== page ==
Earlier this year, the Startup Genome Projectlaunched a survey aiming to to investigate “the science of startups.” Much like the Human Genome Project’s attempts to crack the human genetic code, the Startup Genome Project hoped to be able to uncover the “innovation code” that drives the success of Silicon Valley technology startups.
“Despite the supreme economic importance of scalable startups, we still don’t understand the patterns of successful creation,” say the project organizers. “More than 90% of startups fail, due predominantly to self-destruction rather than competition. For the less than 10% of startups that do succeed, most encounter a handful of near death experiences along the way.”
Through the survey, the Startup Genome Project hoped to be able to have some “hard data” to uncover why some succeed and why some don’t. And now the results are in with a 67-page report based on the responses and profiles of over 650 startups. The report examines what’s worked – and what hasn’t worked – for these particular companies.
Lessons Learned from the Startup Genome Project
Some of the lessons gleaned from the survey seem quite obvious: Founders that have helpful mentors and learn from other startup thought leaders raise 7 times more money and have 3.5 times better user growth, for example.
And some of the findings confirm what are commonly held beliefs, such as the drawbacks of being a single person founder. Solo founders take 3.6 times as long to reach scale stage as do founding teams of 2 and they are 2.3 times less likely to pivot.
But many of the findings offer some pretty intriguing insights into other beliefs, such as the importance of being able to pivot. For example, startups that pivot once or twice raise 2.5 times more money and have 3.6 better growth than startups that pivot more than 2 times or that never pivot.
There are plenty of lessons to be learned with the data from the survey – even if it’s just nuggets like startups need 2-3 times longer to validate their market than most founders expect. There are important details here about why startups fail – not working at the project full-time, for example, not having a technical co-founder, or not having the right team composition for the type of startup.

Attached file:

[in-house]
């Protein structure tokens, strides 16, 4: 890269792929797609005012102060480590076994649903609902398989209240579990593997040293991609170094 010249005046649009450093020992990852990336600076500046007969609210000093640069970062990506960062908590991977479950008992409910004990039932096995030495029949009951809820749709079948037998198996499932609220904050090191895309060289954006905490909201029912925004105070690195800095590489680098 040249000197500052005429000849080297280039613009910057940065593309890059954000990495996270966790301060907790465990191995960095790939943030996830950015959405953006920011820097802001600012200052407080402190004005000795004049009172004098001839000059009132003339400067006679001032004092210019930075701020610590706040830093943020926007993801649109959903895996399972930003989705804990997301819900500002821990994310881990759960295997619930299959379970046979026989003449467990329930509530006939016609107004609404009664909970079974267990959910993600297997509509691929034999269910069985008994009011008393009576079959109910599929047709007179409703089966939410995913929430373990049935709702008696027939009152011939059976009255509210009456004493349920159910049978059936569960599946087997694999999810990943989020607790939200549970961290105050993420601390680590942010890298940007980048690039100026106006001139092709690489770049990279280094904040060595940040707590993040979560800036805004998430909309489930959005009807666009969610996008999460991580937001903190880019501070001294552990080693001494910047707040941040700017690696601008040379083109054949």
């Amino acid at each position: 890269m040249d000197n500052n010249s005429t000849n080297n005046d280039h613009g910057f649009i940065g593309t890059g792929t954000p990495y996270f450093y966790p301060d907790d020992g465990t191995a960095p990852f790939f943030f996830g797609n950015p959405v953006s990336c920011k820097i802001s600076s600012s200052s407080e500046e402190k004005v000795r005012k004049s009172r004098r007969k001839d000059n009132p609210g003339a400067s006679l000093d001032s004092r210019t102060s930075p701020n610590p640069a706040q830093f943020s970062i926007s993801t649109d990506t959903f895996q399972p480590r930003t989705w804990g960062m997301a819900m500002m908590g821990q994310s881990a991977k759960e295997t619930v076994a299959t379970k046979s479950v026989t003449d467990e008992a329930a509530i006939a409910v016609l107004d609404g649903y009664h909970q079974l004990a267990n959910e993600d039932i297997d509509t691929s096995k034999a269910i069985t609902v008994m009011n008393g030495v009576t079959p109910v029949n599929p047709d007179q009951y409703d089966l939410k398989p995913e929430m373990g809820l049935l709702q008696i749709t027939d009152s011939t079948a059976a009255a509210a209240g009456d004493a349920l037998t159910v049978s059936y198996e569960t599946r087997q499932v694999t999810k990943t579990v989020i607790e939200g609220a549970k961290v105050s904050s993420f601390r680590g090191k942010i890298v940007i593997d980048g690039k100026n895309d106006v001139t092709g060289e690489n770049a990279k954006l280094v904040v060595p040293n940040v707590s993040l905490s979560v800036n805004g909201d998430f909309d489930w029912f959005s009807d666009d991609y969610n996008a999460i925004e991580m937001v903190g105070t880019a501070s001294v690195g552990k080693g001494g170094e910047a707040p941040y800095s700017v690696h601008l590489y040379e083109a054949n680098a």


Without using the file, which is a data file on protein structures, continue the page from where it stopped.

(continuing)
Types of Startups
The report breaks down these startup types into the following:
The Automizer (Type 1)
Common characteristics: self-service customer acquisition, consumer focused, product centric, fast execution, often automize a manual process.
The Social Transformer (Type 1N)
Common characteristics: self service customer acquisition, critical mass, runaway user growth, winner take all markets, complex ux, network effects, typically create new ways for people to interact.
The Integrator (Type 2)
Common characteristics: lead generation with inside sales reps, high certainty, product centric, early monetization, SME focused, smaller markets, often take innovations from consumer Internet and rebuild it for smaller enterprises.
The Challenger (Type 3)
Common characteristics: enterprise sales, high customer dependency, complex & rigid markets, repeatable sales process.
Along with the release of the data from the Startup Genome Report, the authors are releasing a benchmark test that will help give entrepreneurs a sense of which personality type they fall into, and then based on the data from the Startup Genome Project, advice on what to focus on.